Around Easter we embarked troops and sailed to the island of Cos (Agean Sea). Early one morning we commenced disembarkation but before it was complete we re-embarked and returned to Alexandria. Evidently the Germans were getting the upper hand in that sphere of the war. A few days later we loaded with more troops and sailed for Crete, with the intention of landing the soldiers on the beaches. An hour or so before arrival the situation on the island became critical so authority at a high level decided it was a forlorn hope to hold it, so we had to turn round and return to Alexandria.

I think it was September I left Glenroy and joined the Special Ops base camp at Kabrit (Suez Canal, point joining Big Bitter Lake with Little Bitter Lake). This camp was Stag K, but later changed name to H.M.S. Saunders. At this camp we trained both Navy and Army personnel for assault landings on open beaches. Adjoining our base was the training camp for the Long Range Desert Group, famous for their exploits in the Western Desert. They became the nucleus of the famous Special Air Service.

I believe it was January 1942 I embarked on a Fleet Oil Tanker (Derwentdale?) with L.C.M.s (Landing Craft Motors) on the hatches. We sailed for Benghazi and operated the port by unloading ships at anchorage. We had been there about 10 days when the Germans broke the Front Line and we had to evacuate. We loaded our own craft with stores and then steamed to Tobruk. Their Naval base party was evacuated back to Saunders and we, the Benghazi party, took over their duties. Tobruk became isolated and cut off, so all stores were convoyed and our job was to unload the ships as quickly as possible before the German Stuka aircraft destroyed them or chased them out to sea.

It was the practice for us Naval personnel to do three months service up the Desert and then get relieved. Around May relief arrived at Tobruk for everyone except me. It transpired the Petty Officer relieving me had got drunk in Alexandria while waiting passage. He had been held back waiting punishment and then, instead of coming to Tobruk, they sent him back to Saunders. It took about three weeks to realise that something was amiss and then my Commanding Officer signalled Saunders and asked about my relief. Subsequently a relief did arrive one evening (he took passage on a Naval Frigate escorting a convoy). My C.O. left it to me how, and when, I returned to Saunders. I decided to sail back on that same Frigate at 23:00 that same evening. That night the Germans broke through the Tobruk perimeter and by noon the Petty Officer who took my place was a prisoner of war. This was mid-June 1942.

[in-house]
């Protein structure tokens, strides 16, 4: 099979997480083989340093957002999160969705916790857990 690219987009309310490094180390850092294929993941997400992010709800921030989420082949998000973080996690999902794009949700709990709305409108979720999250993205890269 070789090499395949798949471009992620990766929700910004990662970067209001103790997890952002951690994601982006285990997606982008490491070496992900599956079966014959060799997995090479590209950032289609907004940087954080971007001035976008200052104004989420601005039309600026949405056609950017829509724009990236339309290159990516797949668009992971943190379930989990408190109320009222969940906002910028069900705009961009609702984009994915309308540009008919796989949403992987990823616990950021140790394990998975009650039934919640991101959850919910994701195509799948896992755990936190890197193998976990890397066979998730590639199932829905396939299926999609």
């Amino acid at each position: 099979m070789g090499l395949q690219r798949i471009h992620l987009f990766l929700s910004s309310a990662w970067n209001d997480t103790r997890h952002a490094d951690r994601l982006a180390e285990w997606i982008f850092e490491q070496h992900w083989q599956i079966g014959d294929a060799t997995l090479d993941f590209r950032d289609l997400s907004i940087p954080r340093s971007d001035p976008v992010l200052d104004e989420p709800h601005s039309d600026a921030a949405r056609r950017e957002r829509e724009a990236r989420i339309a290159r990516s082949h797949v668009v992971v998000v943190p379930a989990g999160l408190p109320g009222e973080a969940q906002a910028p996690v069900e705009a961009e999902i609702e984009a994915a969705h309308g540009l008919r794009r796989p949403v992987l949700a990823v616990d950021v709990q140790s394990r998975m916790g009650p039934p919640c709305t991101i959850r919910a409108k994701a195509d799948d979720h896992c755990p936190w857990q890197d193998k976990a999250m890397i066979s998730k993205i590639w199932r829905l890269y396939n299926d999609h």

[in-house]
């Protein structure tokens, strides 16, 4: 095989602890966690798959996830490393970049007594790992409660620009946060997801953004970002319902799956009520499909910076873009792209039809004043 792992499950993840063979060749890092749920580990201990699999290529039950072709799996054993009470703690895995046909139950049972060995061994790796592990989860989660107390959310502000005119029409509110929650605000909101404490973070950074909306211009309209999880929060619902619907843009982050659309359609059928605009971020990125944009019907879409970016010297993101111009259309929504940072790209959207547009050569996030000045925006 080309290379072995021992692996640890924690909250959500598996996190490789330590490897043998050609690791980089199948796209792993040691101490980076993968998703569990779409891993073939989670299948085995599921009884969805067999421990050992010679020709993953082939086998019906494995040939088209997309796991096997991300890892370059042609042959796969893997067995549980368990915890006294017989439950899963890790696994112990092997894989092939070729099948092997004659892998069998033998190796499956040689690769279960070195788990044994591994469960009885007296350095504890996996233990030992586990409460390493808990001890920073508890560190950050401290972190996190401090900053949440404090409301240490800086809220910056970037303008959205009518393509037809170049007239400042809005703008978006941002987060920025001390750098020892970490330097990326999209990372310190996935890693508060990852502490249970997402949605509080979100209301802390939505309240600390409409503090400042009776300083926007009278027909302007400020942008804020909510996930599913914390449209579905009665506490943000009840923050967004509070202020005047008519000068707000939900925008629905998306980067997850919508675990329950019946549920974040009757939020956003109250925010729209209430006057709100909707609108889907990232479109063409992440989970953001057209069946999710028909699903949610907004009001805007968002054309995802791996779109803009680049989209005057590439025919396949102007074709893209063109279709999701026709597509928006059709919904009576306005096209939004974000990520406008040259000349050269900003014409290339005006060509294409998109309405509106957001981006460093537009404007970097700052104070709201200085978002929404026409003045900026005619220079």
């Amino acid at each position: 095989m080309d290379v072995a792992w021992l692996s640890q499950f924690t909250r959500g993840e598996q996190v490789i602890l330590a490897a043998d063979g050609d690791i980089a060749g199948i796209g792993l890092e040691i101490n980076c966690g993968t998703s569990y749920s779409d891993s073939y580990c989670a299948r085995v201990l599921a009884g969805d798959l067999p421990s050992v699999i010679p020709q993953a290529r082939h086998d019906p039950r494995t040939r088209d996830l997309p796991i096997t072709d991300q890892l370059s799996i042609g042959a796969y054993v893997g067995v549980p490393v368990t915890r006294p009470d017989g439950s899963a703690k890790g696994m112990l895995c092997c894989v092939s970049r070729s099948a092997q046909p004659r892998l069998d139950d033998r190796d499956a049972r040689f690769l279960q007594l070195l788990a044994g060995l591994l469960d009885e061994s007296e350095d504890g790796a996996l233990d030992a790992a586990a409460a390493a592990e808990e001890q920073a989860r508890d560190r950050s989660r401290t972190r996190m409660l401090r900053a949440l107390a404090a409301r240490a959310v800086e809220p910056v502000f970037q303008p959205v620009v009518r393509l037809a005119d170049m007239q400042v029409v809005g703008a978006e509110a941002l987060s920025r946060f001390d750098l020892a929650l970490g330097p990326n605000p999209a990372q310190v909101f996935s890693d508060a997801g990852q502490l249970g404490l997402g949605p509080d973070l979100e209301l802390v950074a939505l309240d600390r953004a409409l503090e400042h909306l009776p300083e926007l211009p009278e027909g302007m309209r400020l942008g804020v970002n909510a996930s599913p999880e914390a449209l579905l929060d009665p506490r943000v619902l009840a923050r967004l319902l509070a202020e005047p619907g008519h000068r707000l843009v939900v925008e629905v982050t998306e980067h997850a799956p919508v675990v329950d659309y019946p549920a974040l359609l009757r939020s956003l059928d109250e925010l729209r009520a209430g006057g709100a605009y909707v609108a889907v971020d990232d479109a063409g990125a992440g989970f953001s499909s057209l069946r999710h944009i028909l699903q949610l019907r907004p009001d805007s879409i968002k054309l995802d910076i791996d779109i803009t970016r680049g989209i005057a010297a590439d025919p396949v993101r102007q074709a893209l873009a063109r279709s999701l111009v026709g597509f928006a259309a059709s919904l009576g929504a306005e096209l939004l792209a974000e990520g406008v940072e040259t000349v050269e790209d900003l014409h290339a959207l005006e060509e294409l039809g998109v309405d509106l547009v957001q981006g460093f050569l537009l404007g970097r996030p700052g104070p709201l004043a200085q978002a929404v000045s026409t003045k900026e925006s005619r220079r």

For the next 12 months it was exercises and more exercises, taking troops in landing craft and assaulting beaches on the eastern bank of the Suez Canal. Around May 1943 I was with a platoon of Royal Marines and we toured army camps in Palestine demonstrating how to mann a L.C.A. from a ship , and how to disperse once the craft had beached. This tour was about three or four weeks. Back in Saunders I got a quick draft to join a ship (taking part in the Sicily landings).  I had been sent to Alexandria for this ship, but it was at Port Said, so I missed out on that invasion. A few weeks later I was drafted home through the Mediterranean onboard a troopship.

I disembarked at Liverpool and arrived at a camp in Oulton Broads, near Lowestoft, sometime late October. Between Christmas and New Year a train took us to Arrochar and then bus to Inverary. I think I was there about four or five weeks and then down to Hayling Island.  

We lived in houses and I was in charge of about 70 men and we had about twelve London river barges. These barges had been adapted to carry two Chrysler 8 engines for propulsion and the cargo carrying barges had a ramp on the stern. The idea was the barge be loaded with stores and run up the beach at high tide. When the tide receded the barge would be ‘high and dry’. Army lorries would then unload via the ramp. The next high tide the barge would float; it would then go alongside a ship and load with more stores and get on the beach with the next tide. One of the barges was fitted out as a complete bakery, another was a fresh water carrier. One was fitted out as a complete workshop. Another was a petrol carrier.

On D Day our target was Sword beach and we left the Nab Tower (spithead) at midnight the commencement of D Day. We all survived the Channel crossing and beached around 22:00 hours. For almost 12 days we fulfilled our duties, then a gale blew up and wrecked most of our craft. We could not function so it was decided to return all personnel to Hayling Island. We all got seven days leave. Having no craft we were just hanging around. Late 1944 and early 1945, large ships were being loaded with war material for the Far East war, and on the hatches they were placing landing craft. From our camp I was sending men to these ships to crew the landing craft.

Since November 1940 I had been attached to Combined Operations and late summer of 1945 I was returned to General Service and joined the Victory Barracks in Portsmouth. I was elected Vice President of the Petty Officers’ Mess and hoped to stay until demob (November 1946). Things did not turn out like that. Early December I was drafted to base party at Wilhemshaven. About July 1946 I was transferred to Hamburg. I came back to Portsmouth barracks late November and commenced leave straight away, finishing my naval engagement on 11th February 1947.